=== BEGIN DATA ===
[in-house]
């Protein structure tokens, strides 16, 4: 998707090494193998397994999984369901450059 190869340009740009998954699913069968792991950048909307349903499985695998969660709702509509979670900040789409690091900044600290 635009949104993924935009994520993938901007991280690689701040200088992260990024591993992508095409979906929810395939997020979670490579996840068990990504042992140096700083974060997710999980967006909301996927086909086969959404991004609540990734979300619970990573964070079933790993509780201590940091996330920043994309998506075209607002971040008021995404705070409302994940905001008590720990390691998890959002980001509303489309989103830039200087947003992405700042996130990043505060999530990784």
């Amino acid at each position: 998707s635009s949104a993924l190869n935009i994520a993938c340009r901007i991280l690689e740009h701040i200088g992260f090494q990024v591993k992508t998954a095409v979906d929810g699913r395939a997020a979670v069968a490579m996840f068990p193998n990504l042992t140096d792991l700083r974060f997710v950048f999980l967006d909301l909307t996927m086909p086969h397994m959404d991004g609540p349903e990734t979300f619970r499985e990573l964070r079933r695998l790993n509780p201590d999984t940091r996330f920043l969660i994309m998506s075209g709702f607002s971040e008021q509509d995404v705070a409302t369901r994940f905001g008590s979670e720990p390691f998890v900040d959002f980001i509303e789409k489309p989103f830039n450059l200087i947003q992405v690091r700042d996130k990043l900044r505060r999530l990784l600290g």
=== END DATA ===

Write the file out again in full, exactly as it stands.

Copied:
[in-house]
């Protein structure tokens, strides 16, 4: 998707090494193998397994999984369901450059 190869340009740009998954699913069968792991950048909307349903499985695998969660709702509509979670900040789409690091900044600290 635009949104993924935009994520993938901007991280690689701040200088992260990024591993992508095409979906929810395939997020979670490579996840068990990504042992140096700083974060997710999980967006909301996927086909086969959404991004609540990734979300619970990573964070079933790993509780201590940091996330920043994309998506075209607002971040008021995404705070409302994940905001008590720990390691998890959002980001509303489309989103830039200087947003992405700042996130990043505060999530990784």
């Amino acid at each position: 998707s635009s949104a993924l190869n935009i994520a993938c340009r901007i991280l690689e740009h701040i200088g992260f090494q990024v591993k992508t998954a095409v979906d929810g699913r395939a997020a979670v069968a490579m996840f068990p193998n990504l042992t140096d792991l700083r974060f997710v950048f999980l967006d909301l909307t996927m086909p086969h397994m959404d991004g609540p349903e990734t979300f619970r499985e990573l964070r079933r695998l790993n509780p201590d999984t940091r996330f920043l969660i994309m998506s075209g709702f607002s971040e008021q509509d995404v705070a409302t369901r994940f905001g008590s979670e720990p390691f998890v900040d959002f980001i509303e789409k489309p989103f830039n450059l200087i947003q992405v690091r700042d996130k990043l900044r505060r999530l990784l600290g």